We often hear about substituting olive oil for butter. But what about in baking? Carla Kahler, of Winnetka, Illinois, asked for guidance on which recipes can handle the switch.

Oil and butter often are interchangeable in savory cooking, but the swap isn’t as simple when baking.

For biscuits, scones and pie pastry, in which cold, solid butter is cut into dry ingredients, oil is a poor substitute because the dry ingredients would absorb the oil, yielding a sodden dough.

Cakes, quick breads, brownies and certain cookies—in which butter usually is creamed or melted—have a bit more wiggle room.

Creaming involves beating softened butter with sugar, incorporating air into the mixture that helps the batter or dough rise during baking. In recipes in which the butter is creamed, oil is not an appropriate substitute because it cannot trap and hold air the way softened butter can.

However, our kitchen tests show that in baked goods made with melted butter (where the butter simply is whisked with other ingredients, and rise depends on either baking powder, baking soda, beaten egg whites or a combination), oil is a reasonable substitute.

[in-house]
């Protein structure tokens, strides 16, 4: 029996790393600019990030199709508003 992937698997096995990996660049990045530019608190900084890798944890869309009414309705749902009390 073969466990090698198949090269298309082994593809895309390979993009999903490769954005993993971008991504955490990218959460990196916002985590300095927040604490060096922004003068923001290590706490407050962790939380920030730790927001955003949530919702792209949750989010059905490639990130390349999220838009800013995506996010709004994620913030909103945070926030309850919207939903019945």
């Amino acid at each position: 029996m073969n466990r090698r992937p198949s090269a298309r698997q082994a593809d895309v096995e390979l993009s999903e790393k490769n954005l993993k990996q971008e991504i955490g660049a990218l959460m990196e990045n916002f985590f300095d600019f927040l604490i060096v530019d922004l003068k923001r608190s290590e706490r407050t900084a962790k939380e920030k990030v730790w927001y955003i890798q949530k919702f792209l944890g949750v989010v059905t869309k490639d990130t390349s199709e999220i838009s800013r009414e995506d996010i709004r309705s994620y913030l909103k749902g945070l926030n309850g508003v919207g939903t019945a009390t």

Cakes, in particular, stand to benefit from oil because oil remains fluid at room temperature (unlike butter), which contributes to a moist mouthfeel and softer crumb (take, for instance, carrot cake and chiffon cake).

If you’re considering extra-virgin olive oil, keep in mind that its flavor is assertive. As such, we found that it was not a good match for a plain vanilla cake—milder-tasting regular or light olive oil are better choices. But we did find that extra-virgin’s fruity, peppery notes work well with spices, citrus and chocolate.

In some cases, we found that baked goods made with olive oil did not brown as well as those made with butter. Also bear in mind that butter has a water content of about 16 percent, so if you’re substituting oil—which contains no water—you may want to scale back a bit to prevent greasiness. As a guide, 8 tablespoons of butter (1 stick) contains approximately 1½ teaspoons of water.

See here for more cooking tips inspired by questions on our radio show, and find more from Milk Street Magazine here.

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